Life and Fate

Vasily Grossman, Life and Fate
translated by Robert Chandler
(New York: Vintage, 2006)
First published: 1980

What was at stake was the fate of Poland, Hungary, Czechoslovakia and Rumania.
What was at stake was the fate of the Russian peasants and workers, the freedom of Russian thought, literature and science.
Stalin was moved. At the moment the future power of the State had merged with his will.
His greatness and genius did not exist independently of the greatness of the State and the armed forces. Only if the State was victorious would his scientific and philosophical works remain an object of study and admiration for millions of people.
He was connected to Yeremenko.
‘What’s up, then?’ said Stalin abruptly. ‘Have the tanks gone in yet?’
Sensing the irritation in Stalin’s voice, Yeremenko quickly put out his cigarette.
‘No, comrade Stalin. Tolbukhin’s just finishing the softening-up barrage. The infantry have cleared the front line, but the tanks haven’t yet entered the breach.’
Stalin cursed loudly and put down the receiver. Yeremenko relit his cigarette and telephoned the commander of the 51st Army. ‘Why haven’t the tanks gone in yet?’

Vasily Grossman’s novel Life and Fate, which explores the role of freedom, individual conscience, and authorial power in the USSR and Nazi Germany, was written in 1961 but banned and ‘arrested’ by the Soviet authorities. Grossman, who had been lauded for his fiction written at the Battle of Stalingrad during World War 2 and for his post-war novel For a Just Cause (1953), was ruined. Life and Fate would not be printed in the Soviet Union until the 1980s.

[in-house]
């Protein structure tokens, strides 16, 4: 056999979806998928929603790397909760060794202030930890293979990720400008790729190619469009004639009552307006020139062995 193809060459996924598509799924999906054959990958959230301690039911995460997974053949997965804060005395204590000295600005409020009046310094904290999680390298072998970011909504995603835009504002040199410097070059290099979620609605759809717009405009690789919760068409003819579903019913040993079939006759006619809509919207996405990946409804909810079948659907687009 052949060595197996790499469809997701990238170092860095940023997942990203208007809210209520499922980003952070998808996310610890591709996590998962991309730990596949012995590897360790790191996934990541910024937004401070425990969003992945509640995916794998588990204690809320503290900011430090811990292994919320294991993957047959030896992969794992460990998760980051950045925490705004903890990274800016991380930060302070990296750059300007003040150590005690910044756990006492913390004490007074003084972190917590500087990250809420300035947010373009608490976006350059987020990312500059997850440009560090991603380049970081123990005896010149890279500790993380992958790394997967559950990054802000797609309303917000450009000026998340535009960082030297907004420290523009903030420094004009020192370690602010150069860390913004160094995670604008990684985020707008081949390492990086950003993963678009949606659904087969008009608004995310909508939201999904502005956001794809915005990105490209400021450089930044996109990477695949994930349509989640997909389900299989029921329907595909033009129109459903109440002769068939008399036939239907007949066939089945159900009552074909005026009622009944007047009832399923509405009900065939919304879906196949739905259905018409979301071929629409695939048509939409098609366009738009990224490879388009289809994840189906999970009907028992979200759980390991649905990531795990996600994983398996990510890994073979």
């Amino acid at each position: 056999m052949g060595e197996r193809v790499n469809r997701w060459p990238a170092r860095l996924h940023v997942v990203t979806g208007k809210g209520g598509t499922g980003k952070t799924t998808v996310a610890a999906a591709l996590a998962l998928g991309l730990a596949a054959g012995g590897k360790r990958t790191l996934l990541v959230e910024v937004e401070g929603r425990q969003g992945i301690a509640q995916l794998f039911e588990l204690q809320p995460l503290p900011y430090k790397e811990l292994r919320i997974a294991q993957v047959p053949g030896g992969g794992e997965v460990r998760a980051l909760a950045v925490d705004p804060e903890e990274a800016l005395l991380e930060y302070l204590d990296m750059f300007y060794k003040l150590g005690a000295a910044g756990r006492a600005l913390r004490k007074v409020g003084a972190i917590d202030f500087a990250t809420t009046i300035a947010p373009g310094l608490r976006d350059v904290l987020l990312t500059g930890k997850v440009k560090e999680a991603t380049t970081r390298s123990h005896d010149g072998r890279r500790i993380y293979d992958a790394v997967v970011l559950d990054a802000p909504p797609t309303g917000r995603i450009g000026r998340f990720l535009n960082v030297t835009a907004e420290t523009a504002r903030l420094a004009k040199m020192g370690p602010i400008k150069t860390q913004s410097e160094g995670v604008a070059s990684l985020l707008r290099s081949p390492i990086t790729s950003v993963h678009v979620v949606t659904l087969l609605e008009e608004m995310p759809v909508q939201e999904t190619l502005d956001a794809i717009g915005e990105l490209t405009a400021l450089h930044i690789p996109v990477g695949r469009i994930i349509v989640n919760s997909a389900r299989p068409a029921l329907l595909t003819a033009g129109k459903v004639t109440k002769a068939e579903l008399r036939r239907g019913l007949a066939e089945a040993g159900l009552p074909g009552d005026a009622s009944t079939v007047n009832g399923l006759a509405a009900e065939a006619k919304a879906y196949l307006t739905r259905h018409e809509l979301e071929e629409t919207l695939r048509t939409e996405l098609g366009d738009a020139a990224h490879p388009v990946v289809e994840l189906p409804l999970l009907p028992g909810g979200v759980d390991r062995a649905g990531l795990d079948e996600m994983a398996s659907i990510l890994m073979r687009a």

The image of Stalin’s wartime telephone would have been familiar to Soviet readers. In the canonical story of the war, which painted the disastrous first years of the Second World War as a brilliant plan to entrap the German armies at Stalingrad, a godlike Stalin deftly controls the strategic outcome of the Second World War by phoning in orders from his office. In Grossman’s version, Soviet soldiers and officers win the war and achieve their greatest feats, particularly at Stalingrad, when cut off from Soviet power. Whenever a phone rings, intruding into private spaces, Soviet language and Soviet force threaten to obliterate individual freedom: the protagonist, Viktor Shtrum, is forced to denounce a colleague to save his own skin (an event drawn from the life of the author, who was also forced to make such denunciations); young heroes are divided and killed; the stories of Stalin’s omnipotence, and the death of millions in the war as a necessary precursor to victory, are confirmed.

In the excerpt, an all-powerful Stalin catalyzes the counterattack at Stalingrad that would win the war by sending his tank regiments onto the attack. However, Stalin’s telephone call to his commander, Yeremenko, jolts into action a series of events that will end in the moral and physical deaths of several of the novel’s heroes. Grossman paints Stalin as a crude egoist who wields enormous power, but whose telephone promises not Soviet utopias and glorious martyrdom, but senseless loss as Soviet power crushes individuals.

by Ian Garner